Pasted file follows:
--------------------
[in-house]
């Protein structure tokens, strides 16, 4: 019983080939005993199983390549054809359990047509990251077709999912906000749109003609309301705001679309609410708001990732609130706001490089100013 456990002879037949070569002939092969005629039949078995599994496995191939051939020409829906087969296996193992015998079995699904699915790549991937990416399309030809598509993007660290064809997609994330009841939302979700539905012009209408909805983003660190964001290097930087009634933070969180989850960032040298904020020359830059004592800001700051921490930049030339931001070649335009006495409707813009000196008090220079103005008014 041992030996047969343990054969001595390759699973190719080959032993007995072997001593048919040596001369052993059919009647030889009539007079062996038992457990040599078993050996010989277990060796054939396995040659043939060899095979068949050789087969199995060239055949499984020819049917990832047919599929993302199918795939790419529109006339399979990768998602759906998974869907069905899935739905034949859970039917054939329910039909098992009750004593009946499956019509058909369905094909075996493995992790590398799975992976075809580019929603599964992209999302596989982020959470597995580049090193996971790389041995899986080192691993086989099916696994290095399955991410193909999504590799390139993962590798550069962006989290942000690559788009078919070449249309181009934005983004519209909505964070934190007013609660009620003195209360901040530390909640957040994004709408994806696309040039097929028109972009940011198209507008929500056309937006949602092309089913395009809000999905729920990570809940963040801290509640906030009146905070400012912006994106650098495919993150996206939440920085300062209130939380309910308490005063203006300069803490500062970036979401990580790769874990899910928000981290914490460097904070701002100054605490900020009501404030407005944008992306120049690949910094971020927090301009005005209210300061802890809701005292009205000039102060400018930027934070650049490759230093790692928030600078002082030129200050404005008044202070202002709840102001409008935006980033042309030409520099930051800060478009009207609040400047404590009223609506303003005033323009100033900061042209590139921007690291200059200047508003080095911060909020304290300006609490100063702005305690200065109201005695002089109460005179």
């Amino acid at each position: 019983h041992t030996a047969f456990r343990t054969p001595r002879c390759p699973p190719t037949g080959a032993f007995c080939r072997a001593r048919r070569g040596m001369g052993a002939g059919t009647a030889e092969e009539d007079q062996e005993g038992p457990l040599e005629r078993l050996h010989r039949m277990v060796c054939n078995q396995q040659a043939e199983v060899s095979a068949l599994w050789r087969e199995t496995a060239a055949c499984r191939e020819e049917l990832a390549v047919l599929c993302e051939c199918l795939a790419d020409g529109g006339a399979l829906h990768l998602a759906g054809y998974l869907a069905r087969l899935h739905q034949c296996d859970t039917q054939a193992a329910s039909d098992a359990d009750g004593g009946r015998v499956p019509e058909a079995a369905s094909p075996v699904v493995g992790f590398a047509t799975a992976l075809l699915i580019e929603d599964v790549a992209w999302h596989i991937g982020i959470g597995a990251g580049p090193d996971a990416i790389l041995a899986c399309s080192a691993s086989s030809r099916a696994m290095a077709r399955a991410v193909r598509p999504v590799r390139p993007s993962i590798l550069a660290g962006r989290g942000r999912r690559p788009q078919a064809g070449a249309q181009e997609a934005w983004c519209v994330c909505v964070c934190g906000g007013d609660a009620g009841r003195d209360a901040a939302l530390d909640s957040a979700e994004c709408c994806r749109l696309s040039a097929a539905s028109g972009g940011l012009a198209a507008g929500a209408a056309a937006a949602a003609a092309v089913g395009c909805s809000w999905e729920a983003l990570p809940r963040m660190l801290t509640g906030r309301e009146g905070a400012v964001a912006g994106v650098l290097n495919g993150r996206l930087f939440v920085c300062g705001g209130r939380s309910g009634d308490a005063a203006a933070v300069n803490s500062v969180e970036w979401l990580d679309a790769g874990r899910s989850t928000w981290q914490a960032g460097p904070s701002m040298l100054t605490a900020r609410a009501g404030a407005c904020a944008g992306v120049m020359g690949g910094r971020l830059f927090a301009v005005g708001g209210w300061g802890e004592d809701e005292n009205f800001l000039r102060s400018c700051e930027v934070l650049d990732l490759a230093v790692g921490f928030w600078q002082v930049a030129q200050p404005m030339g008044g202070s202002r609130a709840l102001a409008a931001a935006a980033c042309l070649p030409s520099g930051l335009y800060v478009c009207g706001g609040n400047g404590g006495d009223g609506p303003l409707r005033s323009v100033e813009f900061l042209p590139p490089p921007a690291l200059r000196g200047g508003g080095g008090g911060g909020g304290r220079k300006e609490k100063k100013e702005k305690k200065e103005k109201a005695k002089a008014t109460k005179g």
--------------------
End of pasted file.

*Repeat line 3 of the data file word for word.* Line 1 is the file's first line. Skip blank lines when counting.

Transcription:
């Amino acid at each position: 019983h041992t030996a047969f456990r343990t054969p001595r002879c390759p699973p190719t037949g080959a032993f007995c080939r072997a001593r048919r070569g040596m001369g052993a002939g059919t009647a030889e092969e009539d007079q062996e005993g038992p457990l040599e005629r078993l050996h010989r039949m277990v060796c054939n078995q396995q040659a043939e199983v060899s095979a068949l599994w050789r087969e199995t496995a060239a055949c499984r191939e020819e049917l990832a390549v047919l599929c993302e051939c199918l795939a790419d020409g529109g006339a399979l829906h990768l998602a759906g054809y998974l869907a069905r087969l899935h739905q034949c296996d859970t039917q054939a193992a329910s039909d098992a359990d009750g004593g009946r015998v499956p019509e058909a079995a369905s094909p075996v699904v493995g992790f590398a047509t799975a992976l075809l699915i580019e929603d599964v790549a992209w999302h596989i991937g982020i959470g597995a990251g580049p090193d996971a990416i790389l041995a899986c399309s080192a691993s086989s030809r099916a696994m290095a077709r399955a991410v193909r598509p999504v590799r390139p993007s993962i590798l550069a660290g962006r989290g942000r999912r690559p788009q078919a064809g070449a249309q181009e997609a934005w983004c519209v994330c909505v964070c934190g906000g007013d609660a009620g009841r003195d209360a901040a939302l530390d909640s957040a979700e994004c709408c994806r749109l696309s040039a097929a539905s028109g972009g940011l012009a198209a507008g929500a209408a056309a937006a949602a003609a092309v089913g395009c909805s809000w999905e729920a983003l990570p809940r963040m660190l801290t509640g906030r309301e009146g905070a400012v964001a912006g994106v650098l290097n495919g993150r996206l930087f939440v920085c300062g705001g209130r939380s309910g009634d308490a005063a203006a933070v300069n803490s500062v969180e970036w979401l990580d679309a790769g874990r899910s989850t928000w981290q914490a960032g460097p904070s701002m040298l100054t605490a900020r609410a009501g404030a407005c904020a944008g992306v120049m020359g690949g910094r971020l830059f927090a301009v005005g708001g209210w300061g802890e004592d809701e005292n009205f800001l000039r102060s400018c700051e930027v934070l650049d990732l490759a230093v790692g921490f928030w600078q002082v930049a030129q200050p404005m030339g008044g202070s202002r609130a709840l102001a409008a931001a935006a980033c042309l070649p030409s520099g930051l335009y800060v478009c009207g706001g609040n400047g404590g006495d009223g609506p303003l409707r005033s323009v100033e813009f900061l042209p590139p490089p921007a690291l200059r000196g200047g508003g080095g008090g911060g909020g304290r220079k300006e609490k100063k100013e702005k305690k200065e103005k109201a005695k002089a008014t109460k005179g």